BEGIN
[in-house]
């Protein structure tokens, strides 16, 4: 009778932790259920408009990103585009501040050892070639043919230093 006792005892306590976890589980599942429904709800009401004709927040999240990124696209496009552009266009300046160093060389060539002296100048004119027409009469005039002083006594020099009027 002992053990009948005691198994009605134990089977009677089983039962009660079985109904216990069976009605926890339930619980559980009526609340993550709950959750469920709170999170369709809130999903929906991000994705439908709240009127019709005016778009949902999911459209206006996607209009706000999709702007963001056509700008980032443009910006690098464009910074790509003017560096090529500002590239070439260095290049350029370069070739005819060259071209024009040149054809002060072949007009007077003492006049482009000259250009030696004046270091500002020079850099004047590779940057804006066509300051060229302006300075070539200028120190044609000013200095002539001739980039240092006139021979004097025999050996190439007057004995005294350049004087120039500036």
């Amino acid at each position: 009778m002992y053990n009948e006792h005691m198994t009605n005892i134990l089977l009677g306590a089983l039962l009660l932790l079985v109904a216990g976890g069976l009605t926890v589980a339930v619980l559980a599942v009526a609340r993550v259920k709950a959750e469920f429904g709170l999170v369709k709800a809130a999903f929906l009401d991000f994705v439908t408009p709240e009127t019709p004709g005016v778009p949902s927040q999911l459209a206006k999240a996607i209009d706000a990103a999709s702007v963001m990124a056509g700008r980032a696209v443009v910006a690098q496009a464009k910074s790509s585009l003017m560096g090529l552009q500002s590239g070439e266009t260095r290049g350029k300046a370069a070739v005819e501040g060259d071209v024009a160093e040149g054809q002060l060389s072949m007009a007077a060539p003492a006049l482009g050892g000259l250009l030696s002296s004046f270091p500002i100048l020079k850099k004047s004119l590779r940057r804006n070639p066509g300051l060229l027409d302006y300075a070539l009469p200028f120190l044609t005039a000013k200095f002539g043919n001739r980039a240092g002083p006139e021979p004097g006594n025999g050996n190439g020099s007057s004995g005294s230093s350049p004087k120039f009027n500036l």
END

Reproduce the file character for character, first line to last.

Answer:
[in-house]
């Protein structure tokens, strides 16, 4: 009778932790259920408009990103585009501040050892070639043919230093 006792005892306590976890589980599942429904709800009401004709927040999240990124696209496009552009266009300046160093060389060539002296100048004119027409009469005039002083006594020099009027 002992053990009948005691198994009605134990089977009677089983039962009660079985109904216990069976009605926890339930619980559980009526609340993550709950959750469920709170999170369709809130999903929906991000994705439908709240009127019709005016778009949902999911459209206006996607209009706000999709702007963001056509700008980032443009910006690098464009910074790509003017560096090529500002590239070439260095290049350029370069070739005819060259071209024009040149054809002060072949007009007077003492006049482009000259250009030696004046270091500002020079850099004047590779940057804006066509300051060229302006300075070539200028120190044609000013200095002539001739980039240092006139021979004097025999050996190439007057004995005294350049004087120039500036």
């Amino acid at each position: 009778m002992y053990n009948e006792h005691m198994t009605n005892i134990l089977l009677g306590a089983l039962l009660l932790l079985v109904a216990g976890g069976l009605t926890v589980a339930v619980l559980a599942v009526a609340r993550v259920k709950a959750e469920f429904g709170l999170v369709k709800a809130a999903f929906l009401d991000f994705v439908t408009p709240e009127t019709p004709g005016v778009p949902s927040q999911l459209a206006k999240a996607i209009d706000a990103a999709s702007v963001m990124a056509g700008r980032a696209v443009v910006a690098q496009a464009k910074s790509s585009l003017m560096g090529l552009q500002s590239g070439e266009t260095r290049g350029k300046a370069a070739v005819e501040g060259d071209v024009a160093e040149g054809q002060l060389s072949m007009a007077a060539p003492a006049l482009g050892g000259l250009l030696s002296s004046f270091p500002i100048l020079k850099k004047s004119l590779r940057r804006n070639p066509g300051l060229l027409d302006y300075a070539l009469p200028f120190l044609t005039a000013k200095f002539g043919n001739r980039a240092g002083p006139e021979p004097g006594n025999g050996n190439g020099s007057s004995g005294s230093s350049p004087k120039f009027n500036l």